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Syllabus The Holocaust Collective Memory and Cinema - 50987
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Last update 05-09-2017
HU Credits: 2

Degree/Cycle: 2nd degree (Master)

Responsible Department: communication & journalism

Semester: 1st Semester

Teaching Languages: English

Campus: Mt. Scopus

Course/Module Coordinator: Dr. Tobias Ebbrecht-Hartmann

Coordinator Office Hours: Mondays, 12:00-14:00

Teaching Staff:
Dr. Tobias Ebbrecht Hartmann

Course/Module description:
The course analyses films from different countries and periods of time in relation to concepts of collective memory, conflict studies, the cinematic representation and non-representation of the Holocaust and transnational aesthetics.

Course/Module aims:
The course will provide interdisciplinary knowledge in transnational cinema studies, memory studies, Holocaust and European studies. The aim of the course is enabling the students to analyze visual culture in relation to social and historical discourses and to situate current cinema in a transnational as well as film historical context.

Learning outcomes - On successful completion of this module, students should be able to:
• learning about the history of Holocaust cinema as well as contemporary discourses on Holocaust memory
• analyzing films and applying knowledge of film language and aesthetics in order to understand them as social and historiographical mediators
• using and applying theoretical and empirical concepts of Holocaust memory (including memory conflicts) on popular visual culture
• conducting independent research on different films

Attendance requirements(%):
80 %

Teaching arrangement and method of instruction: The course focuses on recent tendencies in contemporary World and European cinema to deal with the memories of the past. These films adopt transnational narratives and cinematic styles of trauma and rupture to visualize the presence of the past. Furthermore they resonate with current discourse on memory or provoke debates and conflicts about the past and its commemoration. The teaching is based on particular case studies that indicate new tendencies and trends of commemorating the Holocaust in context of European cinema and memory. The students will contribute to the seminar through independent research and analyzing of the films.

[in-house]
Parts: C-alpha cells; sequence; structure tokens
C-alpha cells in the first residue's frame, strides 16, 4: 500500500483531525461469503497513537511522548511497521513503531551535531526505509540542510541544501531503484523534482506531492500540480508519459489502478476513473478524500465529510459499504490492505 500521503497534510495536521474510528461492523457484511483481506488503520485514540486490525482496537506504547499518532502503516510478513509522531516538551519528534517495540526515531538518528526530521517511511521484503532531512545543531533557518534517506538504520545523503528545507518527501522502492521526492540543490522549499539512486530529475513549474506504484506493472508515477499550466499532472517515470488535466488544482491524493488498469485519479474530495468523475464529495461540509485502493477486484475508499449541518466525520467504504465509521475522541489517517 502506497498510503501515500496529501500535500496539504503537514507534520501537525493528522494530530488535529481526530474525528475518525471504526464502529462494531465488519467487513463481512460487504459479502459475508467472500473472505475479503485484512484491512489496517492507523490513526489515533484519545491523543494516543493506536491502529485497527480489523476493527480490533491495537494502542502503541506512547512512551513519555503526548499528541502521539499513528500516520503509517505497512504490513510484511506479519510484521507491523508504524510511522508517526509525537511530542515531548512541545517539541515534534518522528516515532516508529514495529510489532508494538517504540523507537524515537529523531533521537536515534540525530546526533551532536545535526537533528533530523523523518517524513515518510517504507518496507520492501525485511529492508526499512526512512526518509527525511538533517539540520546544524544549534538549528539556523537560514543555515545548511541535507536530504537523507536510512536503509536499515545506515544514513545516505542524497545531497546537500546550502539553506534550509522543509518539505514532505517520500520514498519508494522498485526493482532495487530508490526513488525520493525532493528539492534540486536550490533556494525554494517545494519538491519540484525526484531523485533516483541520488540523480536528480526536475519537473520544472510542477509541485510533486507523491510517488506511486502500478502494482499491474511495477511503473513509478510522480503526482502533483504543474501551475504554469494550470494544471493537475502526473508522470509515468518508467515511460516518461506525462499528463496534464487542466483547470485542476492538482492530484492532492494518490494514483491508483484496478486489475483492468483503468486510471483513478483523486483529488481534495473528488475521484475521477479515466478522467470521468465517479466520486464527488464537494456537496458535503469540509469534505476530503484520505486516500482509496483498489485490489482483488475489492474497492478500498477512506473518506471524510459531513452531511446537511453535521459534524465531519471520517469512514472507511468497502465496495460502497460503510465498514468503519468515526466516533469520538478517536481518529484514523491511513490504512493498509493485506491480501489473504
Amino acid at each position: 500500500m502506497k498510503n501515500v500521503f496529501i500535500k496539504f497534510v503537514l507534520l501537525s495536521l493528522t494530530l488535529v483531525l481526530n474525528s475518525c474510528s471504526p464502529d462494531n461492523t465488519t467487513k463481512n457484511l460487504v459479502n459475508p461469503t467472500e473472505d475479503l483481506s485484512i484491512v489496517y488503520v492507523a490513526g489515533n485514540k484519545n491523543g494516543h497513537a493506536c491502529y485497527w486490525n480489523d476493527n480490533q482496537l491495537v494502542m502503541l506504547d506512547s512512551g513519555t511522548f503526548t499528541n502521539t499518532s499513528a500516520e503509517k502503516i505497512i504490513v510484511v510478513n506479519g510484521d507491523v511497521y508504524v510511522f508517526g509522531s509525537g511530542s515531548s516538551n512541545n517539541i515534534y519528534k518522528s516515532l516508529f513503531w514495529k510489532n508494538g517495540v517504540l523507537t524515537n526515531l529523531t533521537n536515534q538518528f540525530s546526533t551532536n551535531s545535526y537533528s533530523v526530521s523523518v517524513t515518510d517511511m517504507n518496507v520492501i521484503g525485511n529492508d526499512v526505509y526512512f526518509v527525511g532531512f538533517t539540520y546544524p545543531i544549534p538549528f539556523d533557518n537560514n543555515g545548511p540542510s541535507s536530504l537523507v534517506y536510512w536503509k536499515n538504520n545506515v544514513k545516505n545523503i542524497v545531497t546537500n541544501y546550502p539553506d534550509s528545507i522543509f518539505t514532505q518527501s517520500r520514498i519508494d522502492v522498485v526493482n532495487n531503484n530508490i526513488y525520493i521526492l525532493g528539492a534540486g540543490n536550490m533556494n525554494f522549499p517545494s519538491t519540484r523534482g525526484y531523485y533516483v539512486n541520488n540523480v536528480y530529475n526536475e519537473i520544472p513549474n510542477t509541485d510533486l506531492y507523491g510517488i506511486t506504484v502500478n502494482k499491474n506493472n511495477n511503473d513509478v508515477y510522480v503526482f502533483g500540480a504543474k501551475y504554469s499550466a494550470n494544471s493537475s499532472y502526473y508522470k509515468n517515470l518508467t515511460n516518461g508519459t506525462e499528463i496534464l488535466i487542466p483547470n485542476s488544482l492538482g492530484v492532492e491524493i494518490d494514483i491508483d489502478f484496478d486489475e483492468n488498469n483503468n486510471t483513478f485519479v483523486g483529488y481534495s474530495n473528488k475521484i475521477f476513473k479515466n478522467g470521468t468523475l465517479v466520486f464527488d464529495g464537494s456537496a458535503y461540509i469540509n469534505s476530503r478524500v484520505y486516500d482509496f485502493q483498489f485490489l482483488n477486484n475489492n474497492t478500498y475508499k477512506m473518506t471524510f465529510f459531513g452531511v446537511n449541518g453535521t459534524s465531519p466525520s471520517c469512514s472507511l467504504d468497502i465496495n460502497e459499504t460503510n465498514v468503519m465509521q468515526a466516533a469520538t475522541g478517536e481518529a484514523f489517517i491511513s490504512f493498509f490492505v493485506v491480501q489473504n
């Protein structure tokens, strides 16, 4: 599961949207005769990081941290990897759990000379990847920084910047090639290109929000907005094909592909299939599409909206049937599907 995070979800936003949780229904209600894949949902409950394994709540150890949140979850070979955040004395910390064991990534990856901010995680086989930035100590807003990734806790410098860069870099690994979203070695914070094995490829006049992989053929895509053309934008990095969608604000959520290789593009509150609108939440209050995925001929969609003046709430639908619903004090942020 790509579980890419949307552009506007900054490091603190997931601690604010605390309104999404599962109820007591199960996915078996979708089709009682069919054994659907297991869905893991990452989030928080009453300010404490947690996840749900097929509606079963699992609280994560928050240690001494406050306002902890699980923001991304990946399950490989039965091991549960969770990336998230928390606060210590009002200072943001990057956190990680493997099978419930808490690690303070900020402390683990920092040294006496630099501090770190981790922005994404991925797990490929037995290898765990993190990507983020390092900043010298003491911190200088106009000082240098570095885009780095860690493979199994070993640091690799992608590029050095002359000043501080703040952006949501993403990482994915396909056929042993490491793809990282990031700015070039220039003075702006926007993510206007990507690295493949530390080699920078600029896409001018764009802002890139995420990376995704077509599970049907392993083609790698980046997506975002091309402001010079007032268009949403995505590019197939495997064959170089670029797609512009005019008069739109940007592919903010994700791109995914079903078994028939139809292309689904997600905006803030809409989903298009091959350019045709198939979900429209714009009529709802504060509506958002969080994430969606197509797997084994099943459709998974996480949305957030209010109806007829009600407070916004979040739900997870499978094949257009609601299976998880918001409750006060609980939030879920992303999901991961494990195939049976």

Course/Module Content:
Filming the Unimaginable? General Thoughts about Holocaust Cinema
Memories beyond borders: Holocaust cinema in a European framework
Gendered Memories – Women in Holocaust films

Required Reading:
• Tobias Ebbrecht-Hartmann. Migrating Images: Iconic Images of the Holocaust and the Representation of War in Popular Film. Shofar, Vol. 28, No. 4, 2010, 86-103.
• Thomas Elsaesser. German Cinema – Terror and Trauma: Cultural Memory since 1945. London: Routledge, 2013.
• Daniel Levy, Natan Sznaider. The Holocaust and Memory in the Global Age. Philadelphia: Temple University Press, 2005

A full reading list will be provided at the beginning of the seminar.

Additional Reading Material:
A full reading list will be provided at the beginning of the seminar.

Course/Module evaluation:
End of year written/oral examination 0 %
Presentation 30 %
Participation in Tutorials 0 %
Project work 50 %
Assignments 20 %
Reports 0 %
Research project 0 %
Quizzes 0 %
Other 0 %

Additional information:
• Oral Presentation
• Review of a Holocaust related film
• Final essay
Students needing academic accommodations based on a disability should contact the Center for Diagnosis and Support of Students with Learning Disabilities, or the Office for Students with Disabilities, as early as possible, to discuss and coordinate accommodations, based on relevant documentation.
For further information, please visit the site of the Dean of Students Office.